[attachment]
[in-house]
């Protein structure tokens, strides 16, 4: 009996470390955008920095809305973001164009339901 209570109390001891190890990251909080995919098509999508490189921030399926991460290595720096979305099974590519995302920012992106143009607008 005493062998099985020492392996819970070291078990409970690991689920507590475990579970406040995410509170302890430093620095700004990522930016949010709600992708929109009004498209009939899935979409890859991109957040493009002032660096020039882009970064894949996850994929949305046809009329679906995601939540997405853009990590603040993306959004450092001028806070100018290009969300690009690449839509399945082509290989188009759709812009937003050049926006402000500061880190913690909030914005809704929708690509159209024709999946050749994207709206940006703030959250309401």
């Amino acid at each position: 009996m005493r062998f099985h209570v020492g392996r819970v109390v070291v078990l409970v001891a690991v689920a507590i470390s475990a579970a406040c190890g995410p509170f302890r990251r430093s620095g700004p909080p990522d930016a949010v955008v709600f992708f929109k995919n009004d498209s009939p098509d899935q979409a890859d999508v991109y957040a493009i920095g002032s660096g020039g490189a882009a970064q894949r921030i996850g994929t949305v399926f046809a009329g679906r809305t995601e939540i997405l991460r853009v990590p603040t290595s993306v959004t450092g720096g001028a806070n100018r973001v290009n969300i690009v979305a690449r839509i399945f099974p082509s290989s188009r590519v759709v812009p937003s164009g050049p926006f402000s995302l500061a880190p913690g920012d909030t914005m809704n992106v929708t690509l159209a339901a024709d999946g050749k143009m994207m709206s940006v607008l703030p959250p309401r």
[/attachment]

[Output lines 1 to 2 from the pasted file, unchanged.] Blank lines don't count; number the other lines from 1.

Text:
[in-house]
């Protein structure tokens, strides 16, 4: 009996470390955008920095809305973001164009339901 209570109390001891190890990251909080995919098509999508490189921030399926991460290595720096979305099974590519995302920012992106143009607008 005493062998099985020492392996819970070291078990409970690991689920507590475990579970406040995410509170302890430093620095700004990522930016949010709600992708929109009004498209009939899935979409890859991109957040493009002032660096020039882009970064894949996850994929949305046809009329679906995601939540997405853009990590603040993306959004450092001028806070100018290009969300690009690449839509399945082509290989188009759709812009937003050049926006402000500061880190913690909030914005809704929708690509159209024709999946050749994207709206940006703030959250309401």